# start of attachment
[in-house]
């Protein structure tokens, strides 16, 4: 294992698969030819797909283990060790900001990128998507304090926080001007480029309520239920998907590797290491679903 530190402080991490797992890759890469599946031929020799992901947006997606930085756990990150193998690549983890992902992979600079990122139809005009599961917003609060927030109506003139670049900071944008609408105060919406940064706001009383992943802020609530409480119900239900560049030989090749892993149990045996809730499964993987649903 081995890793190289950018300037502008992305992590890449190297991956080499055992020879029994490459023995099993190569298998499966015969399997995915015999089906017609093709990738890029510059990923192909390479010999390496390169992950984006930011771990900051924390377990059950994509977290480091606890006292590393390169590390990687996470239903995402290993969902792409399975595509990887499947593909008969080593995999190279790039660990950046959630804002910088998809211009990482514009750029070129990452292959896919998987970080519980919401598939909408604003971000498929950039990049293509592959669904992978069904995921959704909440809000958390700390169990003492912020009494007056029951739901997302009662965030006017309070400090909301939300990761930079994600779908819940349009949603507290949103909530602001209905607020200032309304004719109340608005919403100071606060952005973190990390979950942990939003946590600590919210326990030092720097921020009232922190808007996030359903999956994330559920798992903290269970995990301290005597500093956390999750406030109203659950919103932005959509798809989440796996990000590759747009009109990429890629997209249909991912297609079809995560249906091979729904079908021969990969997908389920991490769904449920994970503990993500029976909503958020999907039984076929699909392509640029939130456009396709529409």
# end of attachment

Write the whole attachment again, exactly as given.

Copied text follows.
[in-house]
């Protein structure tokens, strides 16, 4: 294992698969030819797909283990060790900001990128998507304090926080001007480029309520239920998907590797290491679903 530190402080991490797992890759890469599946031929020799992901947006997606930085756990990150193998690549983890992902992979600079990122139809005009599961917003609060927030109506003139670049900071944008609408105060919406940064706001009383992943802020609530409480119900239900560049030989090749892993149990045996809730499964993987649903 081995890793190289950018300037502008992305992590890449190297991956080499055992020879029994490459023995099993190569298998499966015969399997995915015999089906017609093709990738890029510059990923192909390479010999390496390169992950984006930011771990900051924390377990059950994509977290480091606890006292590393390169590390990687996470239903995402290993969902792409399975595509990887499947593909008969080593995999190279790039660990950046959630804002910088998809211009990482514009750029070129990452292959896919998987970080519980919401598939909408604003971000498929950039990049293509592959669904992978069904995921959704909440809000958390700390169990003492912020009494007056029951739901997302009662965030006017309070400090909301939300990761930079994600779908819940349009949603507290949103909530602001209905607020200032309304004719109340608005919403100071606060952005973190990390979950942990939003946590600590919210326990030092720097921020009232922190808007996030359903999956994330559920798992903290269970995990301290005597500093956390999750406030109203659950919103932005959509798809989440796996990000590759747009009109990429890629997209249909991912297609079809995560249906091979729904079908021969990969997908389920991490769904449920994970503990993500029976909503958020999907039984076929699909392509640029939130456009396709529409």